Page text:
In each of the systems shown in FIGS. l and 3, it is, of course, desirable to maintain sutlicient pressure in middle zone 10 to prevent backflow of oil or water from the producing horizons l2 and 14 due to higher pressures that may exist in said producing sands. This backow after combustion ends can be eliminated by injecting low volumetric rates of water, air or gas into middle zone l0 at the injection well such as 24 in FIG. l, and e4 in FIG. 3.
The present method, of course, maybe used either in a line drive system or a five spot, or circular, pattern of the injection and producing wells. A line drive system is one in which a plurality of injection wells are drilled into the formation along a line, such as the edge, of a producing iield, or a geological fault, so that the produced oil is driven toward a similar line or pattern of producing wells at a distance selected to permit maximum recovery of oil from multiple producing horizons. On the other hand, a live spot, or circular, pattern of wells for assisted oil recovery is one where the injection well is in the center of a plurality of producing wells that are radially spaced outwardly from the injection well. In either of such systems, the combustion front is moved progressively outward from the injection well toward the producing well, and progressively with said lateral movement at least one adjacent and parallel producing horizon is ooded by any secondary drive iluid, including water containing other miscible or immiscible materials, that will progressively absorb heat from the thermal bank or reservoir. Then, the heat is carried vertically and outwardly from said heat bank to the liquids in said adjacent formation by conduction and by lthe drive fluids flowing therethrough.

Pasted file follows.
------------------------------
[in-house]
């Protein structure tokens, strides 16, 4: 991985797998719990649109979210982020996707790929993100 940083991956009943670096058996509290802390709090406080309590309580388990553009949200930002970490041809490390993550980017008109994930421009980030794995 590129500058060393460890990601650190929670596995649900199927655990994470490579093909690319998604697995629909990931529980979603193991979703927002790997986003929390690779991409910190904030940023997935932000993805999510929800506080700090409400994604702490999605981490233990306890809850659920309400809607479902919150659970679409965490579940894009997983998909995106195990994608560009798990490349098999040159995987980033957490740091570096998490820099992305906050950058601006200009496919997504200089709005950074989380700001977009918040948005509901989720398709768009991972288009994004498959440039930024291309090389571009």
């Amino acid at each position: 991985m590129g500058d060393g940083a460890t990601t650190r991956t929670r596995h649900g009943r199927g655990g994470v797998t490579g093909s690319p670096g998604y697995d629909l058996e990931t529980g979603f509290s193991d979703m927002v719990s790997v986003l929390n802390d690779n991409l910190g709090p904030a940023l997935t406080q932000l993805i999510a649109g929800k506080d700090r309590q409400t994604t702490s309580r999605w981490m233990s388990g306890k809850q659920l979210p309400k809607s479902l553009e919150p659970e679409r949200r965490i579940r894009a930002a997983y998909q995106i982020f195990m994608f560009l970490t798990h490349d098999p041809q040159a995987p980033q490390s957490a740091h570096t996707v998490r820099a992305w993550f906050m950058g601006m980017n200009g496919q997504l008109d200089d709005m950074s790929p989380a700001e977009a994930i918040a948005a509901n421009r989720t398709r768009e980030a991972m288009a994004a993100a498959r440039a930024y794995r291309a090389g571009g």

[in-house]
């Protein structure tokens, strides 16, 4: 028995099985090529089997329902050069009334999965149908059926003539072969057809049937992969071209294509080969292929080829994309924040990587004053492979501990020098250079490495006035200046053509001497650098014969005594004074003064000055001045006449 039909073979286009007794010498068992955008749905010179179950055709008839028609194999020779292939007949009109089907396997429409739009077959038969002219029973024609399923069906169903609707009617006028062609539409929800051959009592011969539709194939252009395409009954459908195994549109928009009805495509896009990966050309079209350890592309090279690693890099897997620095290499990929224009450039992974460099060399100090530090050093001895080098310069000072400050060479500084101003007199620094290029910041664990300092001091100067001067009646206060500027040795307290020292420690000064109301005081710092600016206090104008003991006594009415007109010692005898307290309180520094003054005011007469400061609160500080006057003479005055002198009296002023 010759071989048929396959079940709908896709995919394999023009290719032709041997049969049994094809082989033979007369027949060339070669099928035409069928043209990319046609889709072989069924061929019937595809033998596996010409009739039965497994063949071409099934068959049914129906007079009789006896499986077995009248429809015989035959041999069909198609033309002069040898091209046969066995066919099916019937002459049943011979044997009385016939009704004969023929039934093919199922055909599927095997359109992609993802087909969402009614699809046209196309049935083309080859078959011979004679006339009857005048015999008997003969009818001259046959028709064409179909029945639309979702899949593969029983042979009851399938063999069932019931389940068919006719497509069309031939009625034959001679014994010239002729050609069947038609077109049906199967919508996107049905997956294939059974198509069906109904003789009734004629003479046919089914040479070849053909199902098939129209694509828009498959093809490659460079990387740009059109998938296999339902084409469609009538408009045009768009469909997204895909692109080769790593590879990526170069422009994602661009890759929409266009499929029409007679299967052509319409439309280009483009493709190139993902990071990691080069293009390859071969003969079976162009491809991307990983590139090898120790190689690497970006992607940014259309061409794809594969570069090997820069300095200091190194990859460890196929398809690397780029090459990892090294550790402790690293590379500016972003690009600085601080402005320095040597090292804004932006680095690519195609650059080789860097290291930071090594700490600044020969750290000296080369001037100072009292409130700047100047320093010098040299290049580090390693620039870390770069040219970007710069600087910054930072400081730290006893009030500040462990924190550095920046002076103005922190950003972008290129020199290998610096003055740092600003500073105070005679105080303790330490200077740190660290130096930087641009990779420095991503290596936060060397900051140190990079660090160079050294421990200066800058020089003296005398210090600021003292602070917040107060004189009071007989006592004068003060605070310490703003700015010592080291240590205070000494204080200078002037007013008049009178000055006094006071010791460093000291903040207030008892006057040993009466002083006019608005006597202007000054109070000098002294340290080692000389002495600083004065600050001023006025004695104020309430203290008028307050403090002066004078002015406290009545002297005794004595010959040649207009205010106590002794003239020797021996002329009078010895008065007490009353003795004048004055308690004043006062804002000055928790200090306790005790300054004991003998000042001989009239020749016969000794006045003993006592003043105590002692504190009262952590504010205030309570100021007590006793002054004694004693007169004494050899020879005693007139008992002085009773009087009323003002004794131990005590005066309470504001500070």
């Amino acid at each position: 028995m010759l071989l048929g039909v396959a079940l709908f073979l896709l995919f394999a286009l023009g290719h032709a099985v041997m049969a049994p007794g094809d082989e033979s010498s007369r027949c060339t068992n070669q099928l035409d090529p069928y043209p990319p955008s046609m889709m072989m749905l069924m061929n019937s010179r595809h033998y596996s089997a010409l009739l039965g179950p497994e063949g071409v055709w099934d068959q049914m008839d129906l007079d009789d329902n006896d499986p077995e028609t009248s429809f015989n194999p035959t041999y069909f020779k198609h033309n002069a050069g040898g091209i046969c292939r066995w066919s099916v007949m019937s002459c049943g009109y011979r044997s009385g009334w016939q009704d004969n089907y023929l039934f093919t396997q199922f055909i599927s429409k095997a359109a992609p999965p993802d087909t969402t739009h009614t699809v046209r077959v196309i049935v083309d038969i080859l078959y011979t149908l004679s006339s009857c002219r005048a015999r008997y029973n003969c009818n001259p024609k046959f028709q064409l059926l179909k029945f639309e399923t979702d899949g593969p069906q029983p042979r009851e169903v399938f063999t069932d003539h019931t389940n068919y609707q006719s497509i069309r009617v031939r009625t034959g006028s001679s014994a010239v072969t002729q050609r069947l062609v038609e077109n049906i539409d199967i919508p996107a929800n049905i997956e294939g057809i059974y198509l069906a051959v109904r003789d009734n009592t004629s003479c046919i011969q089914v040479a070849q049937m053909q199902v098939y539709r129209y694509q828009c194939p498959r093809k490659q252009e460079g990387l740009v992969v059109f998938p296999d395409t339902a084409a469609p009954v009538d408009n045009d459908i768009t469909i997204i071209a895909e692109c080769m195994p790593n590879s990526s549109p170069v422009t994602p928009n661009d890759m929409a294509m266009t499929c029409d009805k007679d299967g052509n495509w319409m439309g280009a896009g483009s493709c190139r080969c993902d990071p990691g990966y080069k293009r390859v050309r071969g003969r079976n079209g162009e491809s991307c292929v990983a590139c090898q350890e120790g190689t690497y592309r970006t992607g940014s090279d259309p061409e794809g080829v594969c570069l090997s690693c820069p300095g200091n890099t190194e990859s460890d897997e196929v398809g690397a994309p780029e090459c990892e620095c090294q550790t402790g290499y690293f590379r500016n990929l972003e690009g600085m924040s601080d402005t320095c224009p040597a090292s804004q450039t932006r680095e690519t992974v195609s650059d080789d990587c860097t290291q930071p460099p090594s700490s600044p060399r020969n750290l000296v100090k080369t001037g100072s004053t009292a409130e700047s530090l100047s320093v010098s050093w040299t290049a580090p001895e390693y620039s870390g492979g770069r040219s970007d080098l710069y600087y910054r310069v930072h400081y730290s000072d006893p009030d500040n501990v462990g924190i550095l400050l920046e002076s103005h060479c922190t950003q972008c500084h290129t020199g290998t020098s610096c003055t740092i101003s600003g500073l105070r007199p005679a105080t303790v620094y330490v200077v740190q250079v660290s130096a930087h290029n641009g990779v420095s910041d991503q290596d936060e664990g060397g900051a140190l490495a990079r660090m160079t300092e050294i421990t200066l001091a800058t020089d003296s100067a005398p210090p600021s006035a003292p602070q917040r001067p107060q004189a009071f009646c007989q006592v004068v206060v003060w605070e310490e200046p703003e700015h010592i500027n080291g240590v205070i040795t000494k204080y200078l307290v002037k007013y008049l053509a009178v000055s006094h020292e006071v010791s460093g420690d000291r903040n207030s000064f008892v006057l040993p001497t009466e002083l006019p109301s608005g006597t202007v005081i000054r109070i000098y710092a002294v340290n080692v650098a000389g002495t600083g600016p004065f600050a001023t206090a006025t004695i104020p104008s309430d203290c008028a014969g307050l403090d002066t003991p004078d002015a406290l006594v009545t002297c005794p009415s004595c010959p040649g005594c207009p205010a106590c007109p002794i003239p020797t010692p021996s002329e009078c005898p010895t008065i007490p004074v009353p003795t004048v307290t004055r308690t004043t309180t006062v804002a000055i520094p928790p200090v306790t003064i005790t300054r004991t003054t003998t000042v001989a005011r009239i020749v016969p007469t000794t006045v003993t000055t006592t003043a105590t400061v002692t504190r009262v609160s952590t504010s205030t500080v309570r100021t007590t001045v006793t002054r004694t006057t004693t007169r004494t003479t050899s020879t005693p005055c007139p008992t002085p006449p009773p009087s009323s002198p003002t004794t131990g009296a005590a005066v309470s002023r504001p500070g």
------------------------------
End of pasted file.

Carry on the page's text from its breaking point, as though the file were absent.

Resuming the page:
It will be apparent to those skilled in the art that the present system permits an appreciable increase in eciency of assisted recovery from a multi-bedded oil-producing reservoir stratified by impermeable horizons. Greater use of the thermal energy supplied by the compressed air and the burned oil in one zone is utilized to improve progressively the water ood eiiiciency of the adjacent oil-producing beds. Various changes in the method of injecting and recovering fluids in multi-bedded reservoirs and arrangements for positioning injection and production wells will occur to those skilled in the art. All such modications or changes falling within the scope of the appended claims are intended to be included therein.
l. The method of assisting recovery of oil from an underground reservoir that includes at least a pair of substantially parallel, permeable hydrocarbon fluid producing z-ones separated by a relatively thin fluid-impermeable zone and said reservoir having at least an injection Well and a production well penetrating all of said zones which comprises the steps of initiating combustion of said hydrocarbon fluid in one of said uid producing zones adjacent said injection well, said one zone having greater permeability to lluid ilow therethrough than the other of said pair of producing zones, injecting air through said injection well into said one zone to establish combustion of said hydrocarbon fluid and to extend the burning area vertically -across the thickness of said one zone to form a burning front, continuing said airV injection to maintain said combustion burning front and to advance it progressively a distance toward said production well greater than the thickness of said one oil producing zone whereby the adjacent thinner oil-impermeable zone is progressively heated by conduction from said burning front to form a heat reservoir for said other adjacent uid producing zone, then injecting water through said injection well into said other producing zone to permit heat from said oil-impermeable zone to be absorbed progressively therein as said water ows concurrently with said combustion burning front, and continuing to inject said air and Water, respectively, to simultaneously and progressively move through said producing zones and assist recovery of oil from both of said producing zones into said production Well.